Daytime nap boosts learning ability


People who nodded off for an hour after lunch performed better in learning tests than those who stayed awake all afternoon, the scientists found.

A study of students revealed that their brains were refreshed by napping only if they entered what is called stage 2 non—REM sleep, which takes place between deep sleep and the dream state, known as REM or rapid eye movement sleep.

The research follows a recent study by the same group that showed that staying up all night reduced students' ability to cram new facts by nearly 40 per cent, a consequence, they said, of brain regions effectively shutting down through sleep deprivation.

“Sleep not only rights the wrong of prolonged wakefulness but, at a neurocognitive level, it moves you beyond where you were before you took at nap,” said Matthew Walker at the University of California, Berkeley.

The findings may explain why our ability to learn falls as we age, since people tend to sleep less as they get older.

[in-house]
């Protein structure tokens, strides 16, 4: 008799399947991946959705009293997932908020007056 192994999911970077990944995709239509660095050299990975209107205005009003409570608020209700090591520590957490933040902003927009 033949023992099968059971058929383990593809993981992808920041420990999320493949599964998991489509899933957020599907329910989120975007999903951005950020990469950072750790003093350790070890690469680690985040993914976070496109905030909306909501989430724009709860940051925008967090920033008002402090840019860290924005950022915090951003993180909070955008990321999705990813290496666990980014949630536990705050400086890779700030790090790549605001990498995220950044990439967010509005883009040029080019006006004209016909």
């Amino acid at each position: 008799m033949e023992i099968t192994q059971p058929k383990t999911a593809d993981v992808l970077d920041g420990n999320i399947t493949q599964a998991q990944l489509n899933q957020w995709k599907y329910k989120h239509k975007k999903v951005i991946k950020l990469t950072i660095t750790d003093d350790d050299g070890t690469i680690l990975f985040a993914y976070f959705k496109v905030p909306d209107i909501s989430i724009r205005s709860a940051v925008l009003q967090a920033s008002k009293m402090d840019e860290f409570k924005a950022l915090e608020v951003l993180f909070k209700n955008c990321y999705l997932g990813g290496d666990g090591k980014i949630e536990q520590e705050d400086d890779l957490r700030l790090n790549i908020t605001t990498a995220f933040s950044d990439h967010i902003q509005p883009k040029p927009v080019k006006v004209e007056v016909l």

Walker's team recruited 39 students for the study and divided them into two groups. At midday, all of the volunteers took part in a learning test designed to exercise a region of the brain called the hippocampus, which is involved in storing memories.

Two hours later, one of the groups settled down for a siesta while the other group stayed awake. Later that afternoon, at 6pm, both groups took part in a second round of learning tests. Those who napped for an hour not only performed better than the group that stayed awake, they scored better than they did in the first round of tests.

The findings suggest that sleep clears the brain's short—term memory and makes room for new facts to be remembered. — © Guardian Newspapers Limited, 2010

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